For operating the generators, the landowners earn between $1,200 and $2,500 per season. Vail doesn't disclose the full cost of seeding, but Hjermstad says it's just a fraction of the money the resort spends on snow-making.
Vail is among a small class of steady cloud-seeding clients interested in reaping wintertime powder or springtime snowmelt.
Vail spokeswoman Jen Brown writes via e-mail that based on an analysis of statewide snowfall records a few years ago, "we reached the conclusion that Vail and Beaver Creek ... were receiving 8 to 25 percent more snow in any cycle that we were seeding than the average [of] other resorts."
But even while Vail's informal snowpack measurements hint at the benefits of cloud seeding, definitive evidence is in short supply. After decades of trials, nobody is claiming with almighty statistical confidence that cloud seeding increases precipitation, or even how it attempts to do so.
Even Vail spokeswoman Brown confesses, "There's no way to determine if snowfall amounts would be the same without cloud seeding."
The downhill decline The year Hjermstad opened shop 1976 Colorado suffered an infamously dry winter. Facing a brutal drought the following summer, the state Legislature passed an emergency cloud-seeding program that then-Governor Richard Lamm called "a roll of the dice."
Vail was among the ski hills, irrigation districts, power companies and water providers from every corner of the state that invested in cloud seeding.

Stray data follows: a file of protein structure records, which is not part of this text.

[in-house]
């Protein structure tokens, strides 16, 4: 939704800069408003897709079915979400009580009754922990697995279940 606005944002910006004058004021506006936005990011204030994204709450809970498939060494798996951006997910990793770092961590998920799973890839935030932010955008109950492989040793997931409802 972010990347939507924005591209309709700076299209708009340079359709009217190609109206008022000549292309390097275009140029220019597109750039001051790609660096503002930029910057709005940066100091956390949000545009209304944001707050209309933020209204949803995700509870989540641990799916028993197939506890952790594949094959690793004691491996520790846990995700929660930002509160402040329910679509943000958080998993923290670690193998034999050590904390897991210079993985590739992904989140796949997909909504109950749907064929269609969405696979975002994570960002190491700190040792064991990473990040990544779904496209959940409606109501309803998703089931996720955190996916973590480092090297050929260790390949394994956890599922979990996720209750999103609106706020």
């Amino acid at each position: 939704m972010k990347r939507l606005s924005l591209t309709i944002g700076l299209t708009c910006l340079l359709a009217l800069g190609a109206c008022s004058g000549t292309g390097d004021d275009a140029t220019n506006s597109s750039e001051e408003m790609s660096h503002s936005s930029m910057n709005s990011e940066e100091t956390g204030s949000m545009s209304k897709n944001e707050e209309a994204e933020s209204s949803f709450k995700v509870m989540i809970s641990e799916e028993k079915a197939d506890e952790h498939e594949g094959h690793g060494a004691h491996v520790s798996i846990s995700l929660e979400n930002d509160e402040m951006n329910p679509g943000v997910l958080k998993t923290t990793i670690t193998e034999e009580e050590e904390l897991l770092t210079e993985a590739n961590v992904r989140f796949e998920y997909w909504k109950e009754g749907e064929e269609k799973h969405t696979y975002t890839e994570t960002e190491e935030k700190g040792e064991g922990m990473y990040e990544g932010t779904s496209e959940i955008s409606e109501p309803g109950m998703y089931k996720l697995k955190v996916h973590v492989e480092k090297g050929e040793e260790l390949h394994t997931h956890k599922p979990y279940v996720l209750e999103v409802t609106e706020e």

Hjermstad and other contractors began releasing the silver iodide into the Rocky Mountain highs and made rough estimates of the effects. But because research typically costs about five times as much as seeding itself, few studies were coordinated to determine if the programs really were working.
When a series of wet years swelled the Colorado River and the West in the late '70s and early '80s, cloud seeding went out of favor, and was looked upon as pseudo-science. With statistical proof lagging and Reaganomics squeezing the federal budget, multimillion-dollar research packages disappeared. Overall federal funding for weather modification research since has dried up to about $500,000 a year.
Leaders of the National Oceanic and Atmospheric Administration "came to the conclusion that they really didn't understand enough about rain and how it happened, so they really didn't feel comfortable modifying it," says Andrea Ray, a research scientist at the NOAA Climate Diagnostics Center in Boulder.
Most ski resorts turned to more expensive but proven snow-making techniques. Farmers saved their money for crop insurance and irrigation equipment. Atmospheric scientists turned their attention to other experiments.
The 2003 report of the National Academy of Sciences reviewed every research-based weather modification assessment since the Academy's first analysis in 1964. The expert panel concluded "scientific proof of the effectiveness of cloud seeding was lacking (with a few notable exceptions, such as the dispersion of cold fog)."
Hjermstad recalls that just a few decades ago, CSU's Lewis Grant regularly received more than $1 million from the government for each seeding project. "Now, $100,000 is a big research program if you can find it," he says.